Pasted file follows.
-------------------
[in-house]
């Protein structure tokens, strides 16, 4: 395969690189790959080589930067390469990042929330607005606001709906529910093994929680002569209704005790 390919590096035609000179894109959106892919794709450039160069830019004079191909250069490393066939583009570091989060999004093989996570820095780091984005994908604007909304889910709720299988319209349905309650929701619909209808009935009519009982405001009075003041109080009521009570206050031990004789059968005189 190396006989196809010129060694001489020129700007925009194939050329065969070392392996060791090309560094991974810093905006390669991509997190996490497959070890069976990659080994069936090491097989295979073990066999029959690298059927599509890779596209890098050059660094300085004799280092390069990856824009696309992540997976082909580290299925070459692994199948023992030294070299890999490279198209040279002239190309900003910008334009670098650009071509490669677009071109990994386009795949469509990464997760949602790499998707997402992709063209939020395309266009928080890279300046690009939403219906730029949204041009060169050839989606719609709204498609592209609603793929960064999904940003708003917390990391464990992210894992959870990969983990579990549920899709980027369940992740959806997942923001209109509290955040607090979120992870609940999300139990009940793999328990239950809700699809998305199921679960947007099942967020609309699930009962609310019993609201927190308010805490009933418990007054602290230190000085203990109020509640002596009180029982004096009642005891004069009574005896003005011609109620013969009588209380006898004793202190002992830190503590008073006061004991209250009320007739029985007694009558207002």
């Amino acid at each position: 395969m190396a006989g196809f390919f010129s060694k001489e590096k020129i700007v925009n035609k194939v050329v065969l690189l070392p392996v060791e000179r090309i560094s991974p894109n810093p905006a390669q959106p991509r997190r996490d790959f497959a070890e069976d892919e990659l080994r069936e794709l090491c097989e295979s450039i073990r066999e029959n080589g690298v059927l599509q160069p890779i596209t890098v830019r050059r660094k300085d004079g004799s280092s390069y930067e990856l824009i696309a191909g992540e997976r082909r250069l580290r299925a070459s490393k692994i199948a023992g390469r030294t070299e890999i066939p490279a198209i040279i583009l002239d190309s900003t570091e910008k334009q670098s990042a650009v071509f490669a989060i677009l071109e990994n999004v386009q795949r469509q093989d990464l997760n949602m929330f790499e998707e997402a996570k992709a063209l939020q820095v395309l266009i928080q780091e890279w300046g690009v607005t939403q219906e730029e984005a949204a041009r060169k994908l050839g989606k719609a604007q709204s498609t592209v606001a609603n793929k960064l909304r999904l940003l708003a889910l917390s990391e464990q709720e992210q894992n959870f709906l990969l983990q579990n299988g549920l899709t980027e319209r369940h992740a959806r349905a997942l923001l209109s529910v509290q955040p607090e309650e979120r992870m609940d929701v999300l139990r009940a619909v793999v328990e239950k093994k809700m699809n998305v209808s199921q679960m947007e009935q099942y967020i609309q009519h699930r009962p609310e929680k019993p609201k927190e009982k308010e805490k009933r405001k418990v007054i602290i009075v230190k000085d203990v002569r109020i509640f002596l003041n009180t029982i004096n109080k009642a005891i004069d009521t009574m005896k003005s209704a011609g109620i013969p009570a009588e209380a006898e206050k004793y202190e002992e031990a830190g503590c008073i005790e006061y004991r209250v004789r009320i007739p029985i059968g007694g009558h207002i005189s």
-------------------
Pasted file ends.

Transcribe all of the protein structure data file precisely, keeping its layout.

[in-house]
């Protein structure tokens, strides 16, 4: 395969690189790959080589930067390469990042929330607005606001709906529910093994929680002569209704005790 390919590096035609000179894109959106892919794709450039160069830019004079191909250069490393066939583009570091989060999004093989996570820095780091984005994908604007909304889910709720299988319209349905309650929701619909209808009935009519009982405001009075003041109080009521009570206050031990004789059968005189 190396006989196809010129060694001489020129700007925009194939050329065969070392392996060791090309560094991974810093905006390669991509997190996490497959070890069976990659080994069936090491097989295979073990066999029959690298059927599509890779596209890098050059660094300085004799280092390069990856824009696309992540997976082909580290299925070459692994199948023992030294070299890999490279198209040279002239190309900003910008334009670098650009071509490669677009071109990994386009795949469509990464997760949602790499998707997402992709063209939020395309266009928080890279300046690009939403219906730029949204041009060169050839989606719609709204498609592209609603793929960064999904940003708003917390990391464990992210894992959870990969983990579990549920899709980027369940992740959806997942923001209109509290955040607090979120992870609940999300139990009940793999328990239950809700699809998305199921679960947007099942967020609309699930009962609310019993609201927190308010805490009933418990007054602290230190000085203990109020509640002596009180029982004096009642005891004069009574005896003005011609109620013969009588209380006898004793202190002992830190503590008073006061004991209250009320007739029985007694009558207002």
């Amino acid at each position: 395969m190396a006989g196809f390919f010129s060694k001489e590096k020129i700007v925009n035609k194939v050329v065969l690189l070392p392996v060791e000179r090309i560094s991974p894109n810093p905006a390669q959106p991509r997190r996490d790959f497959a070890e069976d892919e990659l080994r069936e794709l090491c097989e295979s450039i073990r066999e029959n080589g690298v059927l599509q160069p890779i596209t890098v830019r050059r660094k300085d004079g004799s280092s390069y930067e990856l824009i696309a191909g992540e997976r082909r250069l580290r299925a070459s490393k692994i199948a023992g390469r030294t070299e890999i066939p490279a198209i040279i583009l002239d190309s900003t570091e910008k334009q670098s990042a650009v071509f490669a989060i677009l071109e990994n999004v386009q795949r469509q093989d990464l997760n949602m929330f790499e998707e997402a996570k992709a063209l939020q820095v395309l266009i928080q780091e890279w300046g690009v607005t939403q219906e730029e984005a949204a041009r060169k994908l050839g989606k719609a604007q709204s498609t592209v606001a609603n793929k960064l909304r999904l940003l708003a889910l917390s990391e464990q709720e992210q894992n959870f709906l990969l983990q579990n299988g549920l899709t980027e319209r369940h992740a959806r349905a997942l923001l209109s529910v509290q955040p607090e309650e979120r992870m609940d929701v999300l139990r009940a619909v793999v328990e239950k093994k809700m699809n998305v209808s199921q679960m947007e009935q099942y967020i609309q009519h699930r009962p609310e929680k019993p609201k927190e009982k308010e805490k009933r405001k418990v007054i602290i009075v230190k000085d203990v002569r109020i509640f002596l003041n009180t029982i004096n109080k009642a005891i004069d009521t009574m005896k003005s209704a011609g109620i013969p009570a009588e209380a006898e206050k004793y202190e002992e031990a830190g503590c008073i005790e006061y004991r209250v004789r009320i007739p029985i059968g007694g009558h207002i005189s």